Why Do Jews Study Talmud?
On the various motivations and interests which brought Jews into a cross-generational conversation called Talmud.
The traditional Jew studies Talmud because it communicates ultimate truth—truth about God, truth about the world, and most important, truth about how God wants the holy community of Israel to live. The modern scholar, on the other hand, approaches the text for information, not "truth." Contemporary academic scholars recognize that the Talmud, like any ancient document, must be studied with critical care: Scribes over the many centuries have permitted error to creep into their copies, and even the ancient rabbis themselves occasionally misremembered or misunderstood the traditions they were teaching their disciples.
Modem scholars approach the Talmud seeking the answers to all sorts of questions— usually questions of their own devising—and they have developed techniques for working out more or less reliable answers to these questions. In earlier ages, the pious Jew normally approached this same text with one unchanging question in mind, a question itself received from the past: How does the God of Israel, the Creator of the Universe, want me to live? Questions of historical reliability, or of outside cultural influence, were in the long run irrelevant to this kind of inquiry.
Modern historical consciousness actually makes the traditional inquiry more difficult than ever. The new types of investigation are not simply "irrelevant" to such a quest; they impede it. How can the Talmud reveal the eternal word of God if it turns out to be the work of third- or fourth-century men living in the fading world of Near Eastern antiquity? How can questions of Jewish law be resolved from a text that may conceal scribal error on every line? These considerations help explain why modern, critical Talmud study was long resisted in traditional yeshivot [religious academies] and is still excluded from many of them. Historical relativity in general and text criticism in particular turn out to raise new religious issues, issues that earlier masters of the rabbinic tradition never had to face.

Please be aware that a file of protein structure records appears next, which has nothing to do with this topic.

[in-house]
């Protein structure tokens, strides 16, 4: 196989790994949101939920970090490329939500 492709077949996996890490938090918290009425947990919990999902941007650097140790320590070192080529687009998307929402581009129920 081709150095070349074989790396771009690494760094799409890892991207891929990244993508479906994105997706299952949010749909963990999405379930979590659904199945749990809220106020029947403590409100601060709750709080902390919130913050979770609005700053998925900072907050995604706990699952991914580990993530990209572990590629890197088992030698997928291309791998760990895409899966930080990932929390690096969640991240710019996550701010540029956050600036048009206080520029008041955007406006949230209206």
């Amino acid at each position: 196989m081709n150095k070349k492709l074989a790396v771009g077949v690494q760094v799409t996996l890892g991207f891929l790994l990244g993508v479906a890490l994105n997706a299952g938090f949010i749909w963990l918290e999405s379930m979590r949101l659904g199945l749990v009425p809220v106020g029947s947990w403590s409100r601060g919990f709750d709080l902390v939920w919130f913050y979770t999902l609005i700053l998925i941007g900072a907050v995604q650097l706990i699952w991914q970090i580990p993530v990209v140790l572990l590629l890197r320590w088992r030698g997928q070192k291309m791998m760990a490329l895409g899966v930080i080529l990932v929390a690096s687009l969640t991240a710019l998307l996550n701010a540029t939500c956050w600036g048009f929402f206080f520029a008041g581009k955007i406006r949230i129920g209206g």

Nevertheless, Talmudic study has remained entirely unchanged in a very important respect, and will remain unchanged as long as people engage in it. The Talmud is a book put together by people who saw intellectual activity as sanctifying. They found holiness in their effort to bring rational order to their tradition, and as a result problem solving and disciplined logic became important characteristics of rabbinic discourse.
This is one of the reasons that Talmud study for many people in the modern world is not a practical activity at all, but rather an important religious experience. Even in the past, for that matter, the main reason for the Talmud's preeminence, the chief cause of its central role in Jewish history, was not practical at all. The Talmud was Torah. In a paradox that determined the history of Judaism, the Talmud was Oral Torah in written form, and as such it became the clearest statement the Jew could hear of God's very word.
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